Chicken with a Grudge Update

Discussion in 'Emergencies / Diseases / Injuries and Cures' started by ernie85017, Dec 11, 2014.

  1. ernie85017

    ernie85017 Chillin' With My Peeps

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    I put Violet (the violent) in a cage on her own in the pen, covered with a sheet so she could not see the others and they could not see her. After 3 nights of this, I thot I;d give her a chance out. She wasn't out 2 minutes when she was up to her harassment of Vernie.
    By the way, the minute I locked her up, all was peaceful in there. Preening, dust bathing, serenity.

    So, now she is in a cage across the yard away from the girls and she will stay there for a week. I read that chickens forget after a week. I wonder what's going on in her little head? She doesn't cry to be back with them or try to get out of the cage. She has a perch, food, water, greens, all the comforts of home. Maybe I've made it too nice for her, she'll think she's the queen and not want to go back.
     
  2. chooks4life

    chooks4life Overrun With Chickens

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    Vicious natured chooks have a mentally aberrant pattern that basically renders them sociopaths or psychopaths. Most of them are simply incompatible with normal peaceful chicken society. They will always persist with serving up unwarranted abuse and stress to the others. They're best suited to remaining inmates of an insane asylum populated with their own kind, with the normal chook society living free beyond their reach, lol.

    Quite literally, you can spot a mentally aberrant chook with a vicious bent from hatching onwards in the worst cases, and from juvenile stages onwards for the rest, almost as a golden rule, once you're familiar with the sometimes deceptively mild warning signs. They just have that mentality.

    Many people try rehabilitating and retraining them, sometimes with some success, depending on whether their violent behaviors were neurotic or had some more motive behind them than just lashing out because they can. For example some hens turn bully when frustrated by overcrowding. Some however are outright cannibals, obsessed featherpickers, or just run a nonstop loop in their mind directing them to seek out and bash other chooks.

    The worst cases can't be helped except with an ax, but, they can sometimes learn to show more respect to other chooks when in with their own kind, though that will always remain a quite violent little microcosm of chicken society which thankfully does not represent the whole.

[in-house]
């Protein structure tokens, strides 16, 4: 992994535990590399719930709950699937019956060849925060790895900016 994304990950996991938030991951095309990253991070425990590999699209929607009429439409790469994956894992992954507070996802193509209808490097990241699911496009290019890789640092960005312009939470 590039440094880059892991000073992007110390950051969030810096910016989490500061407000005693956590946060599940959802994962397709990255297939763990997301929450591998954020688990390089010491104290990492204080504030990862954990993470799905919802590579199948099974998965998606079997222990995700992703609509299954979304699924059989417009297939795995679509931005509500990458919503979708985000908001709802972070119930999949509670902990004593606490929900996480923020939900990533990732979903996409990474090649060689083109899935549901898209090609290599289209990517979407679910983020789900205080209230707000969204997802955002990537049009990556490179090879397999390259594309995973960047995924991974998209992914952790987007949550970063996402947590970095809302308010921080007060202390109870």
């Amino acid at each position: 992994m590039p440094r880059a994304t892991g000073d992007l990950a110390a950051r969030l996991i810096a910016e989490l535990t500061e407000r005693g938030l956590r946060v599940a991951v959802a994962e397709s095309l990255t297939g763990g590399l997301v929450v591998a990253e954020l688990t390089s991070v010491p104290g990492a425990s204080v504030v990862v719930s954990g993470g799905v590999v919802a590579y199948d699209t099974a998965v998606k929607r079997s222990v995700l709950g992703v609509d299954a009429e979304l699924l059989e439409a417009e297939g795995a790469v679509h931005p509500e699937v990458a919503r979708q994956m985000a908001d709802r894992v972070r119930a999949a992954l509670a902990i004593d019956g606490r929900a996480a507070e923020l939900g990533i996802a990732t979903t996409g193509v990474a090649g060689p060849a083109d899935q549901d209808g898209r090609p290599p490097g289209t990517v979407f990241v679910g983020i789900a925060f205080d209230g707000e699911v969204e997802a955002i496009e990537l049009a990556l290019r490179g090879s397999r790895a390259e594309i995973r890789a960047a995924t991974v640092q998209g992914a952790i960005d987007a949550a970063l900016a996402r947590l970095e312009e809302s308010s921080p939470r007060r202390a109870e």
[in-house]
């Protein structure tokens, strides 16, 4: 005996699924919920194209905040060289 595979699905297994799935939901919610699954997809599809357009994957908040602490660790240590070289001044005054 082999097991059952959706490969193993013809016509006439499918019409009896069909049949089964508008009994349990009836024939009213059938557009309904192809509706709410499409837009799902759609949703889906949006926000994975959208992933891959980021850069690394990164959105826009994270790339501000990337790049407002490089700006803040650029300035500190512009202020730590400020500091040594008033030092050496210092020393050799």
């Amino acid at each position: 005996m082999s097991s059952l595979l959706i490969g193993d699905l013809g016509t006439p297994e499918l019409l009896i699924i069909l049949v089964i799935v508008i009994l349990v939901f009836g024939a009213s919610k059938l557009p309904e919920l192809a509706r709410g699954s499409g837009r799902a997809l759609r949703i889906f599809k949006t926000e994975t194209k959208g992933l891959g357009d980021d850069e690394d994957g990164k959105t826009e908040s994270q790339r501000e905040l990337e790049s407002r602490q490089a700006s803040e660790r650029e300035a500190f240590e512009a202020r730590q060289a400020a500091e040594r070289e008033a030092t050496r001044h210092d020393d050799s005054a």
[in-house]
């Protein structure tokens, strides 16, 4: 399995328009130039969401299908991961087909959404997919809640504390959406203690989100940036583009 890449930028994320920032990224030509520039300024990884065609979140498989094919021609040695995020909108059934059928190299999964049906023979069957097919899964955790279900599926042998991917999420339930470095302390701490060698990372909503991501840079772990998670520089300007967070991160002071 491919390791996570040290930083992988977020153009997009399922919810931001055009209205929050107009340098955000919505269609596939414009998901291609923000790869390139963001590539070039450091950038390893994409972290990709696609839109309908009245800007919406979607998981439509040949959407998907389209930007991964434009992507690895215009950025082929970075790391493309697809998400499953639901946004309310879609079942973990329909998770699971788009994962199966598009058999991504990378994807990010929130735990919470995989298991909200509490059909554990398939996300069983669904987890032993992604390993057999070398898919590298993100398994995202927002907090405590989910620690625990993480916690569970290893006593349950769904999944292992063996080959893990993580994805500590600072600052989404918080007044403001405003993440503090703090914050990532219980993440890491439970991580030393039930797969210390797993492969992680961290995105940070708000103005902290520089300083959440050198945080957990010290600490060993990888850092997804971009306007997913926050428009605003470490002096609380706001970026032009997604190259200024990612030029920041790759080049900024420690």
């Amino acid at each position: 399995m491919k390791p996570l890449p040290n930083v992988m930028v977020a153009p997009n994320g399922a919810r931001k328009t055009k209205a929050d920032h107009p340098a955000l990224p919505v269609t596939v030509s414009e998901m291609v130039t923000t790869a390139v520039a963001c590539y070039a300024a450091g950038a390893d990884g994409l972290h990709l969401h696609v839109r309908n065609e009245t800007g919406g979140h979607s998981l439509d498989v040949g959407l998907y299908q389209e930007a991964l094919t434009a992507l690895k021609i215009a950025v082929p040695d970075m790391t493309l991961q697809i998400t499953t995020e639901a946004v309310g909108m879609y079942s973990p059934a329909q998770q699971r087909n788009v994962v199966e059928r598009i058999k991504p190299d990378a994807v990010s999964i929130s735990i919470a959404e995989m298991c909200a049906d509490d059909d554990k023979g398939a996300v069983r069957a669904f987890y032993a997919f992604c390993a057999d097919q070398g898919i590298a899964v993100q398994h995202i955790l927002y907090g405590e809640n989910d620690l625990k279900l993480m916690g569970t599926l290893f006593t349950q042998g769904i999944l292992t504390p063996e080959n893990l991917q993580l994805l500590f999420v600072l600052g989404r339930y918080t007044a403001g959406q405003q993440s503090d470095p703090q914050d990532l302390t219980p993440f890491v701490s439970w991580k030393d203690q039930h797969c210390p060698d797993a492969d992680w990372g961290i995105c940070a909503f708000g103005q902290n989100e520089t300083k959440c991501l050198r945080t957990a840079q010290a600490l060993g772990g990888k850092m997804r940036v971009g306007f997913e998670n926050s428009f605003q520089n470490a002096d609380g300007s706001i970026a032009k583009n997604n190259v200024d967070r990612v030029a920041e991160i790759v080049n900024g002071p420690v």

Good luck with her.
     
    Last edited: Dec 13, 2014
  3. ernie85017

    ernie85017 Chillin' With My Peeps

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    chooks4life: I didn't realize loony chickens existed. I am mystified why she would suddenly - truly suddenly, one morning I heard a ruckus and thought a cat was harassing them - start after just one hen. I can't figure it out.
    She's not making objections in her new digs, but last night when I shined a flashlight on her after I got home from work, she seemed a bit ****** at the size of the perch I provided her.
    Wish I understood what was going on with her.
     
  4. chooks4life

    chooks4life Overrun With Chickens

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    Anything with a brain can suffer malfunctions of its purpose or working state, including warped and illogical reaction and behavioral patterns as a result. No brain out there is a perfect machine and there isn't a reasonable explanation for every single behavior out there, despite what some behavioralists/ethologists believe. Sometimes you just have to accept that the animal is deranged.

    Derangement is very, very common and usually transient, because the proper function of the brain is based on everything from environment to genetics to diet and life experiences, and more factors than that too. Toxicity and diet are the two top drivers of faulty behavior, I think.

    Some are permanent derangements and these are easily bred on if they're severe enough. The more serious and long-term the fault the more likely it is to now just be a feature of that family line, unfortunately. An animal's habits are in some form passed on to its offspring, if it survives long enough to have them. Under human intervention and care many deleterious behaviors are passed on since natural selection no longer occurs, and is no longer removing the faulty ones.

    Since she suddenly turned, it's possible that other hen hurt her deliberately or accidentally, or, maybe, she was bitten by a spider or snake and the toxicity has damaged her brain a bit. It's common enough, behavior changes due to toxicity are very common indeed. Some are transient and the individual will recover, others aren't. If it happened a while back your chances of assisting her to recover are slim to none, the damage is done. But, she may still recover unassisted, though it sounds pretty serious.

    Best wishes with her.
     

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